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Institutions Violent – What Should Do and Factors


Human service professionals often encounter acts of violence in their daily work. James, Gilliand, and James (2008) have noted that violent behaviors in institutions are mainly precipitated by such elements as gender, mental illness, drug and alcohol abuse, gangs, as well as deinstitutionalization. Increased cases of violence have been linked to a rise in the number of people abusing drugs. Gender stereotypes can also play a role in precipitating violence as some of the social and cultural stereotypes associate males with increased cases of violence, in comparison with females. On the other hand, the elderly are identified as being more vulnerable to violent attacks compared with the youth. The following essay shall examine the precipitating factors of violence as well as the institutional and staff culpability, legal liability, and the nine stages of intervention as discussed by Piercy (1984).

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Precipitating Factors

The American Psychological Association published a report in 2000 which critically showed the urgent need for improved clinical education and training in the management of behavioral emergencies in clinical practice (American Psychological Association, 2000). Newly recruited clinicians are at a higher risk of falling victim to cases of violence owing to their inexperience, compared with older therapists who are more experienced. This is because they are not alert and may not identify possible cases immediately.

Some of the psychiatric clinics assign severely sick patients to clinicians who are still undergoing training thereby contributing to the increased susceptibility for attacks by patients. Patients with specific disorders are more prone to attacking their therapists in comparison with the rest of the patients. In addition, patients diagnosed with Schizophrenia and Axis II disorders have been known to be violent towards their therapists. The research conducted before the publishing of the report indicates that violent patients tend to be young and predominantly men. Furthermore, these patients are more aggressive than the female and old male patients.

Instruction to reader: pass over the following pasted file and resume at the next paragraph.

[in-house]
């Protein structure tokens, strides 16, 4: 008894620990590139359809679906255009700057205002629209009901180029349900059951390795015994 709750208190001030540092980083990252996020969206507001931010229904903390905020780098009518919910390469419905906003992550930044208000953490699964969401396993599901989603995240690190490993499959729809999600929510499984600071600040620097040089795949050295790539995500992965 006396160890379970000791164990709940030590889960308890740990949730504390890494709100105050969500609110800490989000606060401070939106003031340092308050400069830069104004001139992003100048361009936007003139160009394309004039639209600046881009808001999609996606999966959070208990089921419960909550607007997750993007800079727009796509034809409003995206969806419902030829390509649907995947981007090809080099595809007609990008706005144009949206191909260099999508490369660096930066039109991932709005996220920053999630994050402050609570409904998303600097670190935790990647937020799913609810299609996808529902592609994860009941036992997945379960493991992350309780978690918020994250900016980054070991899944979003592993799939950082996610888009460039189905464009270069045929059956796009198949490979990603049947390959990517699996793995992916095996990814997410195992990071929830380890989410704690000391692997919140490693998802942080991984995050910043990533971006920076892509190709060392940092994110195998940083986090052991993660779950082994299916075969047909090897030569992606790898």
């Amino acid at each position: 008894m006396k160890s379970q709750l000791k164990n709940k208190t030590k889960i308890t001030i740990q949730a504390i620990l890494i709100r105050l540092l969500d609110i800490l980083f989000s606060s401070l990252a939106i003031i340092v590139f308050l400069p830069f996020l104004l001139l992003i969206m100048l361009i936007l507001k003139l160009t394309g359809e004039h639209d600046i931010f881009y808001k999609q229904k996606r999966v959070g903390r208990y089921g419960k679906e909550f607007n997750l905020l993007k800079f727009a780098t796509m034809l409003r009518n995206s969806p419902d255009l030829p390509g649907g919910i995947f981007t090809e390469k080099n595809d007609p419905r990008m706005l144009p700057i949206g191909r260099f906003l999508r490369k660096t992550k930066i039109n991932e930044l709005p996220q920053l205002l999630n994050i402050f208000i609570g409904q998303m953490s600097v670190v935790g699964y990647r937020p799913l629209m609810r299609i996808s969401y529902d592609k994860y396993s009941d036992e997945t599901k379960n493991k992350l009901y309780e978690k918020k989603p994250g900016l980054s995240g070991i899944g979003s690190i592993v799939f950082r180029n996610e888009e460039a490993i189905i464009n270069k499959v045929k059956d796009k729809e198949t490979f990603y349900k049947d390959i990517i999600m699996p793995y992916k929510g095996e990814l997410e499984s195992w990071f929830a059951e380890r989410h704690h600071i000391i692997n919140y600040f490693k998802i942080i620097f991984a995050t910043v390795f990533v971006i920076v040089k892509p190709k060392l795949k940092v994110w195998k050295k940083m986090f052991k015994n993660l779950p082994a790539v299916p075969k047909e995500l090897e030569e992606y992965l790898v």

Therapists are exposed to violent behavior by patients because they do not want to be accused of malpractice. Also, when therapists are attacked by patients, they do not take any measures to defend themselves. This leaves them vulnerable to random attacks by aggressive patients because they know that nothing will be done in self-defense (American Psychological Association, 2000).

Institutional Culpability

The report by the American Psychological Association advises that medical practitioners need to be formally educated and trained to deal with patients’ violent behavior. This can be done by including behavioral emergencies in their training program. Medical institutions have a role to play in ensuring continuous improvement by organizing post-doctoral workshops and courses to discuss new trends in their field as well as sharing knowledge on the treatment and handling of patients with mental disorders. Psychology graduates and professional programs need to teach skills necessary for handling behavioral emergencies (American Psychological Association, 2000).